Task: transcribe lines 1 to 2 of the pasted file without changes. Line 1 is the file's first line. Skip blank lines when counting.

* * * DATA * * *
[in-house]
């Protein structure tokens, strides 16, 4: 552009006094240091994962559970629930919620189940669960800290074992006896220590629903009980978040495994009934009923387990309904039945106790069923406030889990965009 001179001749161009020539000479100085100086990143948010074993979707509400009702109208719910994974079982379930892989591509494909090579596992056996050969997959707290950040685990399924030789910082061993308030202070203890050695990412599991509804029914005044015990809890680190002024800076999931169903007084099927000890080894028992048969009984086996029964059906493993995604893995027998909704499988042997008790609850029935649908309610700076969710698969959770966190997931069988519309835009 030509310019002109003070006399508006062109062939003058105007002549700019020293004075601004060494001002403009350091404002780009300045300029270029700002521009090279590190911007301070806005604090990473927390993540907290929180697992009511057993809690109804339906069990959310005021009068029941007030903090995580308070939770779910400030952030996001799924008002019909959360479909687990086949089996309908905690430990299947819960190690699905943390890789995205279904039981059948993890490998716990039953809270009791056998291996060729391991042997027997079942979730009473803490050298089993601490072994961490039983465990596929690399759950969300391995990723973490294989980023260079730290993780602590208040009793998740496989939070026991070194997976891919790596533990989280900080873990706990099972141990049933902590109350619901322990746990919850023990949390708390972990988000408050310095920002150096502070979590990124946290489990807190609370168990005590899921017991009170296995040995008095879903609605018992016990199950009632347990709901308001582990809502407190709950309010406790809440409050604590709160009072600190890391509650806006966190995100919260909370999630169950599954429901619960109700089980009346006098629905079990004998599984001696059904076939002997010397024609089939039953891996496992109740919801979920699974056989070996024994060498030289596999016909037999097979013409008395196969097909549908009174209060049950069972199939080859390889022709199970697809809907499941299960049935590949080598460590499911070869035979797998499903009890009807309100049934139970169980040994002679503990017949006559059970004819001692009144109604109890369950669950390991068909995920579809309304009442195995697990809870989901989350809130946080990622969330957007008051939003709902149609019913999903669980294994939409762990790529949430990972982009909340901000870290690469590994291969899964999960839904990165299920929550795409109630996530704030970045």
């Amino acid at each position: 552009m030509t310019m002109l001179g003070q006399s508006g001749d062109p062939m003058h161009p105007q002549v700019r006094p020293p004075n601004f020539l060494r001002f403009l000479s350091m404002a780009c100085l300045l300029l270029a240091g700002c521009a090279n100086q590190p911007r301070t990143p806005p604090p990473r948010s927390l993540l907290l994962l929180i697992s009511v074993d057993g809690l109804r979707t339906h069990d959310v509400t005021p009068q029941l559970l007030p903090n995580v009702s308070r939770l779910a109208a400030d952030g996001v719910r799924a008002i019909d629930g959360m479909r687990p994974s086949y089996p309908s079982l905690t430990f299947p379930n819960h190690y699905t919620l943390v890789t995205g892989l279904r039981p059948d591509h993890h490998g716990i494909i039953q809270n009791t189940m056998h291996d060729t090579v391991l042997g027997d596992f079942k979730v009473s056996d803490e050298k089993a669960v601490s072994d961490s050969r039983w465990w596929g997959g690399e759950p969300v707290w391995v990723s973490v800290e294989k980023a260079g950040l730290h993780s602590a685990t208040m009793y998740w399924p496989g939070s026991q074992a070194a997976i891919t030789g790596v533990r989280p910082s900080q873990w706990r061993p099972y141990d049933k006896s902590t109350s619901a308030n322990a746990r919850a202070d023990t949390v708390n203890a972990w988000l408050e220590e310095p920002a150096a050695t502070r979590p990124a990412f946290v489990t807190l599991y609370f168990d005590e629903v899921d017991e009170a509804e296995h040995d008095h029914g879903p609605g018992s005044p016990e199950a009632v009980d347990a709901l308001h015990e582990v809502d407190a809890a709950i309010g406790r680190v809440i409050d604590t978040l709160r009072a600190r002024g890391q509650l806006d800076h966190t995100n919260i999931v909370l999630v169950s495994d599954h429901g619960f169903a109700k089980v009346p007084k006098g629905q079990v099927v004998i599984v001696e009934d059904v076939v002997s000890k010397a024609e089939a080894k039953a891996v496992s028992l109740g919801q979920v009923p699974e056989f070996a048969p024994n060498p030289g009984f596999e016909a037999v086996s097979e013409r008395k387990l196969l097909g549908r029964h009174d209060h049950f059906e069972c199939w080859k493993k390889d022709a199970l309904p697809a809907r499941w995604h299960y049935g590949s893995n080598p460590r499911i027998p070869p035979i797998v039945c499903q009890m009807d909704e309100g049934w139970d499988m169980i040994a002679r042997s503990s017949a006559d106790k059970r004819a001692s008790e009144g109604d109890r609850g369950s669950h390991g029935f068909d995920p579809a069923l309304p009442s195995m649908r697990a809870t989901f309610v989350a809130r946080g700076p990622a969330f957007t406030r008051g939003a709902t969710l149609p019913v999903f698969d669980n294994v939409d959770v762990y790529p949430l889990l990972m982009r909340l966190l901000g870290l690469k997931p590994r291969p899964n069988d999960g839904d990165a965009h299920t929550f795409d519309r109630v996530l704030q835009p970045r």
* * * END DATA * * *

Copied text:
[in-house]
């Protein structure tokens, strides 16, 4: 552009006094240091994962559970629930919620189940669960800290074992006896220590629903009980978040495994009934009923387990309904039945106790069923406030889990965009 001179001749161009020539000479100085100086990143948010074993979707509400009702109208719910994974079982379930892989591509494909090579596992056996050969997959707290950040685990399924030789910082061993308030202070203890050695990412599991509804029914005044015990809890680190002024800076999931169903007084099927000890080894028992048969009984086996029964059906493993995604893995027998909704499988042997008790609850029935649908309610700076969710698969959770966190997931069988519309835009 030509310019002109003070006399508006062109062939003058105007002549700019020293004075601004060494001002403009350091404002780009300045300029270029700002521009090279590190911007301070806005604090990473927390993540907290929180697992009511057993809690109804339906069990959310005021009068029941007030903090995580308070939770779910400030952030996001799924008002019909959360479909687990086949089996309908905690430990299947819960190690699905943390890789995205279904039981059948993890490998716990039953809270009791056998291996060729391991042997027997079942979730009473803490050298089993601490072994961490039983465990596929690399759950969300391995990723973490294989980023260079730290993780602590208040009793998740496989939070026991070194997976891919790596533990989280900080873990706990099972141990049933902590109350619901322990746990919850023990949390708390972990988000408050310095920002150096502070979590990124946290489990807190609370168990005590899921017991009170296995040995008095879903609605018992016990199950009632347990709901308001582990809502407190709950309010406790809440409050604590709160009072600190890391509650806006966190995100919260909370999630169950599954429901619960109700089980009346006098629905079990004998599984001696059904076939002997010397024609089939039953891996496992109740919801979920699974056989070996024994060498030289596999016909037999097979013409008395196969097909549908009174209060049950069972199939080859390889022709199970697809809907499941299960049935590949080598460590499911070869035979797998499903009890009807309100049934139970169980040994002679503990017949006559059970004819001692009144109604109890369950669950390991068909995920579809309304009442195995697990809870989901989350809130946080990622969330957007008051939003709902149609019913999903669980294994939409762990790529949430990972982009909340901000870290690469590994291969899964999960839904990165299920929550795409109630996530704030970045």